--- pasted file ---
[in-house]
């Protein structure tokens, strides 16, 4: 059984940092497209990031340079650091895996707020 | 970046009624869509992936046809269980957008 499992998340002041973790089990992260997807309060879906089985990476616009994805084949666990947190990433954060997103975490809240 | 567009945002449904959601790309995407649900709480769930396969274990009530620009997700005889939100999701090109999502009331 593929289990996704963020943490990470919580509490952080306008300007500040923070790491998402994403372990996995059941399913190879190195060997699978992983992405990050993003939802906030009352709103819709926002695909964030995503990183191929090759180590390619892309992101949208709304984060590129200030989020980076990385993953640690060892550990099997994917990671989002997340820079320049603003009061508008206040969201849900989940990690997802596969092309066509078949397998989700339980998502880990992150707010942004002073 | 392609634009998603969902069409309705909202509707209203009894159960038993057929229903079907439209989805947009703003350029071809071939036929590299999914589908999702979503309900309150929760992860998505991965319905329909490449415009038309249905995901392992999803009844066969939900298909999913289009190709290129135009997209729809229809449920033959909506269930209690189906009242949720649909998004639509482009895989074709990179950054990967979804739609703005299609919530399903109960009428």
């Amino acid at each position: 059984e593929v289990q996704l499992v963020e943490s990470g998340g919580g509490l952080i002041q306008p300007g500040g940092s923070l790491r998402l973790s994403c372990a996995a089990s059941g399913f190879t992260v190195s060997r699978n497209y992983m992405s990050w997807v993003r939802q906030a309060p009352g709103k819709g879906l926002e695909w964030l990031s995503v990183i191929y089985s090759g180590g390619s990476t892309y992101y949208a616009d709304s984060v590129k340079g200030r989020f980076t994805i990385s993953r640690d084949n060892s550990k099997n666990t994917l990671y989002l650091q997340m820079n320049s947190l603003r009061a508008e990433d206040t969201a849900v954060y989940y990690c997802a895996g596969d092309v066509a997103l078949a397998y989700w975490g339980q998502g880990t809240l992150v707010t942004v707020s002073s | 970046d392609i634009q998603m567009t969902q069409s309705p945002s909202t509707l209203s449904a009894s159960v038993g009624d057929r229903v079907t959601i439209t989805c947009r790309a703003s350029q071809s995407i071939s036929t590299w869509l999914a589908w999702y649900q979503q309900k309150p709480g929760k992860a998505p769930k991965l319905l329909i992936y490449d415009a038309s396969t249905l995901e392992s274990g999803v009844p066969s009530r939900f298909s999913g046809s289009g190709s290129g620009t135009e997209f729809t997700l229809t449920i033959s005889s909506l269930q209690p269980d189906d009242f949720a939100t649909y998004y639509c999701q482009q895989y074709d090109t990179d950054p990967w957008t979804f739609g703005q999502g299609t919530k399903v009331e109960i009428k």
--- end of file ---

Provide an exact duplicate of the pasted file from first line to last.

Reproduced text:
[in-house]
């Protein structure tokens, strides 16, 4: 059984940092497209990031340079650091895996707020 | 970046009624869509992936046809269980957008 499992998340002041973790089990992260997807309060879906089985990476616009994805084949666990947190990433954060997103975490809240 | 567009945002449904959601790309995407649900709480769930396969274990009530620009997700005889939100999701090109999502009331 593929289990996704963020943490990470919580509490952080306008300007500040923070790491998402994403372990996995059941399913190879190195060997699978992983992405990050993003939802906030009352709103819709926002695909964030995503990183191929090759180590390619892309992101949208709304984060590129200030989020980076990385993953640690060892550990099997994917990671989002997340820079320049603003009061508008206040969201849900989940990690997802596969092309066509078949397998989700339980998502880990992150707010942004002073 | 392609634009998603969902069409309705909202509707209203009894159960038993057929229903079907439209989805947009703003350029071809071939036929590299999914589908999702979503309900309150929760992860998505991965319905329909490449415009038309249905995901392992999803009844066969939900298909999913289009190709290129135009997209729809229809449920033959909506269930209690189906009242949720649909998004639509482009895989074709990179950054990967979804739609703005299609919530399903109960009428």
């Amino acid at each position: 059984e593929v289990q996704l499992v963020e943490s990470g998340g919580g509490l952080i002041q306008p300007g500040g940092s923070l790491r998402l973790s994403c372990a996995a089990s059941g399913f190879t992260v190195s060997r699978n497209y992983m992405s990050w997807v993003r939802q906030a309060p009352g709103k819709g879906l926002e695909w964030l990031s995503v990183i191929y089985s090759g180590g390619s990476t892309y992101y949208a616009d709304s984060v590129k340079g200030r989020f980076t994805i990385s993953r640690d084949n060892s550990k099997n666990t994917l990671y989002l650091q997340m820079n320049s947190l603003r009061a508008e990433d206040t969201a849900v954060y989940y990690c997802a895996g596969d092309v066509a997103l078949a397998y989700w975490g339980q998502g880990t809240l992150v707010t942004v707020s002073s | 970046d392609i634009q998603m567009t969902q069409s309705p945002s909202t509707l209203s449904a009894s159960v038993g009624d057929r229903v079907t959601i439209t989805c947009r790309a703003s350029q071809s995407i071939s036929t590299w869509l999914a589908w999702y649900q979503q309900k309150p709480g929760k992860a998505p769930k991965l319905l329909i992936y490449d415009a038309s396969t249905l995901e392992s274990g999803v009844p066969s009530r939900f298909s999913g046809s289009g190709s290129g620009t135009e997209f729809t997700l229809t449920i033959s005889s909506l269930q209690p269980d189906d009242f949720a939100t649909y998004y639509c999701q482009q895989y074709d090109t990179d950054p990967w957008t979804f739609g703005q999502g299609t919530k399903v009331e109960i009428k």